The American Journal of Public Health (AJPH) published an article last month titled “Balancing Consideration of the Risks and Benefits of E-Cigarettes.” With 40 or 50 articles/research papers published every week on tobacco harm reduction, it is not surprising to see another commentary on e-cigarettes.
However, this particular piece was co-authored by 15 past presidents of the Society for Research on Nicotine and Tobacco (SRNT), a prime academic global organization involved with nicotine and tobacco evidence-based research. With the credibility of the SRNT, this article could be a game-changer, especially in the United States.
The article is an extraordinary contribution to the debate about vaping. The extensively referenced and well-argued report states, “This article’s authors believe that vaping can benefit public health, given substantial evidence supporting the potential of vaping to reduce smoking’s toll.” In a YouTube video released at the same time as the article was published, lead contributor Kenneth E. Warner of the School of Public Health, University of Michigan, says the public health community is guilty of “downplay[ing] the potential of vaping to help adults who are smokers, to quit smoking” and seems exasperated that the “U.S. public’s understanding of the risks of vaping has deteriorated” due to poor messaging and misinformation.
The article itself carries a damning indictment of the anti-vaping public health community in its conclusions, by stating that: “While evidence suggests that vaping is currently increasing smoking cessation, the impact could be much larger if the public health community paid serious attention to vaping’s potential to help adult smokers, smokers received accurate information about the relative risks of vaping and smoking, and policies were designed with the potential effects on smokers in mind. That is not happening.”
The authors also have little time for the hyperbole over youth vaping, pointing out, “Three recent studies have concluded that vaping likely diverts more young people from smoking than encourages them to smoke” and that “as public health groups, the media, policymakers, and the general public focus on youth vaping, vaping’s potential to help adults quit smoking too often gets lost.”
It is interesting to note two of the 15 authors are from the U.K., with the other 13 being based in the U.S. As public health academics who recognize the benefits of vaping for the public’s health, it must be frustrating for the American contingent to witness the chaotic mix of ignorance and misinformation which is prevalent in their own country, while their colleagues Professors David Balfour and Robert West look on from the U.K. The U.K. is currently advocating the use of reduced-risk products in place of combustible cigarettes and is seeing impressive results from a positive regulatory environment towards harm reduction.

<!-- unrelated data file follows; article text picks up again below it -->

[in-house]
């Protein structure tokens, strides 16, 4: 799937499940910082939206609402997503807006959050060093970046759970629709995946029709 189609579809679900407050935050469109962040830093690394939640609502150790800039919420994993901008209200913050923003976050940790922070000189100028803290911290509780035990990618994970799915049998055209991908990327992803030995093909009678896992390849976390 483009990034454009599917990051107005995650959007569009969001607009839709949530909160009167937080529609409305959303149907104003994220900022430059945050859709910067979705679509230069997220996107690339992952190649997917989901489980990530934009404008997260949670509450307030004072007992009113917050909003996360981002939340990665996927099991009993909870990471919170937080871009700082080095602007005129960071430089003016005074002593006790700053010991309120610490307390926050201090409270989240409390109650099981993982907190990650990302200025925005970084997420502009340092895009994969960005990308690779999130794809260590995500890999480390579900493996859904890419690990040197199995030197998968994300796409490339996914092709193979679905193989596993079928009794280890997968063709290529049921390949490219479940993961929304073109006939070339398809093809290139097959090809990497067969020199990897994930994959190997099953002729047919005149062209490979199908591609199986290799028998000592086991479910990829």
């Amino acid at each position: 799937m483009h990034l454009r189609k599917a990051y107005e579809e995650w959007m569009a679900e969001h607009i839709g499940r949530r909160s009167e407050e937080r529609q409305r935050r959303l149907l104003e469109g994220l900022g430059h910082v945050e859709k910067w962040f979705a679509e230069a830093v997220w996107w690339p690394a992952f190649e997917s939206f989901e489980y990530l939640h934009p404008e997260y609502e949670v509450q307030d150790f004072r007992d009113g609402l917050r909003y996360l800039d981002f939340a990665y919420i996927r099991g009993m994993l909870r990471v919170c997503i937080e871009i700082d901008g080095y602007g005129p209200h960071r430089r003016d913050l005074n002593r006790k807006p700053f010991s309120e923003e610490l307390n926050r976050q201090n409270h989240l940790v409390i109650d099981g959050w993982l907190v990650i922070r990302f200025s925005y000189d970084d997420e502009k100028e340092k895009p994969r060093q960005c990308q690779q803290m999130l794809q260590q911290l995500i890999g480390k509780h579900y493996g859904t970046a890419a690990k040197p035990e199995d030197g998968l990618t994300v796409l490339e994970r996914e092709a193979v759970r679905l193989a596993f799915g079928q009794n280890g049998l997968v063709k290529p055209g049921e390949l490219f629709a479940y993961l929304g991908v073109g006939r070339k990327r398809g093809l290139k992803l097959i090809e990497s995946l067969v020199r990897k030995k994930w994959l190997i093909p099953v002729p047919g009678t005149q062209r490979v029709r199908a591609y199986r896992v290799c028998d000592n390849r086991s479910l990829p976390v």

It has been clear that in all jurisdictions which favor liberal regulation of e-cigarettes, vaping increases while smoking declines. And where flavors are banned, a rise in smoking rates usually follows. Yet bans and restrictions on vaping and flavors are the main conversations being had in the U.S. – even prior to this impassioned plea by the authors of the AJPH article, and whose standing in tobacco control circles is unimpeachable.
There have been a plethora of documents over the years on vaping and harm reduction. In the UK, Public Health England’s evidence review in 2015 concluding that vaping is 95 percent less harmful than smoking, followed by the Royal College of Physicians’ own research finding the same a year later, pretty much put the issue to bed in the U.K.
In Warner’s YouTube video, he references the ground-breaking report from the 2018 U.S. National Academy of Sciences, Engineering, and Medicine, which announced that vaping is “substantially less dangerous than smoking.” The August 19 article adds further considerable weight to the benefits of vaping and will likely also become a historical document in the tobacco harm reduction debate.
There will undoubtedly be some pushback against the AJPH article from highly funded anti-vaping merchants of doubt but the evidence of vaping’s benefit to public health is overwhelming and cannot be resisted by ideology and innuendo forever. The 15 former SRNT Presidents are a powerful voice, and it will be extremely difficult to dismiss their call for change.
The hope is this latest development can shift the dial further toward acceptance of vaping in the U.S., albeit a few years later than has already largely happened in the U.K. The outcome would not only be a more progressive and healthier America, but also a beacon to the rest of the world that safer alternatives to smoking are to be welcomed, not feared.